Rule of Professional Conduct 1.15(b) requires that lawyers notify persons who have an interest in funds received by the lawyer and “promptly deliver” to those persons funds they are entitled to receive. A lawyer does not violate the Rules of Professional Conduct when he or she agrees to protect a valid lien, though a lawyer who knowingly disregards a legitimate claim by lienholders can be subject to discipline.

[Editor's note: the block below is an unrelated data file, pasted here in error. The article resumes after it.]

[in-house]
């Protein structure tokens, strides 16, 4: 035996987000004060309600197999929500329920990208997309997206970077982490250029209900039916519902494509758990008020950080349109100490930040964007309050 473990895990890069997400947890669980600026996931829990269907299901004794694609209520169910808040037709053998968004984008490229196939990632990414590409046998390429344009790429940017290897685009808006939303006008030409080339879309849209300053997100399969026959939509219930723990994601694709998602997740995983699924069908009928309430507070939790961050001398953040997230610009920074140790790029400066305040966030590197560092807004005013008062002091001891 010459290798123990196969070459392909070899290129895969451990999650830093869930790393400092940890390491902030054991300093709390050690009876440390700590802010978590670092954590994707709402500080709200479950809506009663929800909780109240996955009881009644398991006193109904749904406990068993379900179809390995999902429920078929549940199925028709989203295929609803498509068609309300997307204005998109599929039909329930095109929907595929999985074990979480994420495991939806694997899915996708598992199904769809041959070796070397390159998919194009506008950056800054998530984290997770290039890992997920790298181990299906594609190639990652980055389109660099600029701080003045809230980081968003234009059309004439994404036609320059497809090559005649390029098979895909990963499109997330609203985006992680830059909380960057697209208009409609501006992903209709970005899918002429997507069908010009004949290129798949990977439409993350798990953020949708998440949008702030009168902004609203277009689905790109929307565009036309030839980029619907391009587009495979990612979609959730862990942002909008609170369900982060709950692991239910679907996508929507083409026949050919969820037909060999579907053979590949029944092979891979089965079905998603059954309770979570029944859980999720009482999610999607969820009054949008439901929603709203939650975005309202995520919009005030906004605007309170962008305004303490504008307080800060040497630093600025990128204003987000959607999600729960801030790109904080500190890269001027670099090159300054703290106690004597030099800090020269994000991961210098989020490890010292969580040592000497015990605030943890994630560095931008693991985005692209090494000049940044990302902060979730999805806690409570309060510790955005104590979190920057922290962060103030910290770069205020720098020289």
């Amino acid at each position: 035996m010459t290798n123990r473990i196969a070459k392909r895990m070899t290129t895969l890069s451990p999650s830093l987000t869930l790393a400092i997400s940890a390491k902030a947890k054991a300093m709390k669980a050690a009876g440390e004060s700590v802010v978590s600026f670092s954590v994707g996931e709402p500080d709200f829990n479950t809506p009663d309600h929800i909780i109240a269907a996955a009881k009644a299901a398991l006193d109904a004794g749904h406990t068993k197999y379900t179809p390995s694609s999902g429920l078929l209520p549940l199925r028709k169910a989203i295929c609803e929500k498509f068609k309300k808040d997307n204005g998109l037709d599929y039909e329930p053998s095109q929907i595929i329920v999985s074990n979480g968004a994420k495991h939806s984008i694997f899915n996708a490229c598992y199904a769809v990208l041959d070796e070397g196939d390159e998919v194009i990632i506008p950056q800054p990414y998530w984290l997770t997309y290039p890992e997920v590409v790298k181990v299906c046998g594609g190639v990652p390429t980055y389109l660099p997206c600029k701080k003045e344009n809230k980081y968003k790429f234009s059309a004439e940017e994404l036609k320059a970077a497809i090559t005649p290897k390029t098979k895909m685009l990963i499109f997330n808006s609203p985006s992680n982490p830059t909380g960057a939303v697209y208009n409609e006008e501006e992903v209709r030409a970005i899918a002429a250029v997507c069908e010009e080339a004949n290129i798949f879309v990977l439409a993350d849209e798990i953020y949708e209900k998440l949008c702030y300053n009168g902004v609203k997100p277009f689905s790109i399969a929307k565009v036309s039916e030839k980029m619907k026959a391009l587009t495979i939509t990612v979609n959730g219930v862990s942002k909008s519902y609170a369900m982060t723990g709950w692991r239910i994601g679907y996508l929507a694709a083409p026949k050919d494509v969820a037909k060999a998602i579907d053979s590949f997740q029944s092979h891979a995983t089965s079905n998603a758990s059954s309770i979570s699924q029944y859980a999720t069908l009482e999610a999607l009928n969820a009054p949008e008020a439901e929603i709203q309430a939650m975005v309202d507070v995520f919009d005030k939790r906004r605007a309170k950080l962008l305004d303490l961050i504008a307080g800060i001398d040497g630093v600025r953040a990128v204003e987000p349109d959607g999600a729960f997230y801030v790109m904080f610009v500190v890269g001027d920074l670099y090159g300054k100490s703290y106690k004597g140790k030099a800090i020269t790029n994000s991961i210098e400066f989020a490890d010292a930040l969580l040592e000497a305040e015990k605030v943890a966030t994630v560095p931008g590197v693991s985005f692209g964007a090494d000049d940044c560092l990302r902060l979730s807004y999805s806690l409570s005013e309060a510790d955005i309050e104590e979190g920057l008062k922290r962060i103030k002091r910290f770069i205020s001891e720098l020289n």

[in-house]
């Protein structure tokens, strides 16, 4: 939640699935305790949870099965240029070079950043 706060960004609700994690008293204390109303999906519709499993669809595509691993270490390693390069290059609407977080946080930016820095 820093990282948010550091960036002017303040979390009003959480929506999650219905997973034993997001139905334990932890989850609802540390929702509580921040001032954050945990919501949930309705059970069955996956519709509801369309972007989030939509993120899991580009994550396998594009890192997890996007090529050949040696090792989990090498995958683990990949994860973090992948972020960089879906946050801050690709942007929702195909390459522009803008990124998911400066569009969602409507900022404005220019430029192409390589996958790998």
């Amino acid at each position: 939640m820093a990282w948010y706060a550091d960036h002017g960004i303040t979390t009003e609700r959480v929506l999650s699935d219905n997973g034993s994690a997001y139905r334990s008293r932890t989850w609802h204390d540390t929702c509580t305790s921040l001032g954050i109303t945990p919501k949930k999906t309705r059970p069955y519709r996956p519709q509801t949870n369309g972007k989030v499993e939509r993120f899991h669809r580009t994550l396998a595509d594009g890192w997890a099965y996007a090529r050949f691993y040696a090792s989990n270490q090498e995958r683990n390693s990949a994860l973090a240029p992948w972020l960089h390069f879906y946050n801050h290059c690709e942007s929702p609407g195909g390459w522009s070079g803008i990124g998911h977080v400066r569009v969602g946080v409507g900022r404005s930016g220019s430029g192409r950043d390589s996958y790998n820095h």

As noted above, the Committee will not construe the subrogation agreement. If the subrogation agreement at issue here requires the lawyer to personally guarantee the client’s repayment to the Plan out of monies disbursed to the client by the lawyer, then ethical issues arise. Rule of Professional Conduct 1.8(e) prohibits a lawyer from providing financial assistance to a client in connection with pending or contemplated litigation; a personal guarantee is considered improper financial assistance to a client. See Opinion 719, 202 N.J.L.J. 997 (December 13, 2010). If, however, the agreement requires the lawyer to acknowledge the lien and satisfy it out of funds in the lawyer’s possession, and the plan does not attempt to control the direction of the litigation or otherwise interfere with the lawyer’s duties to the client, ethical issues do not arise.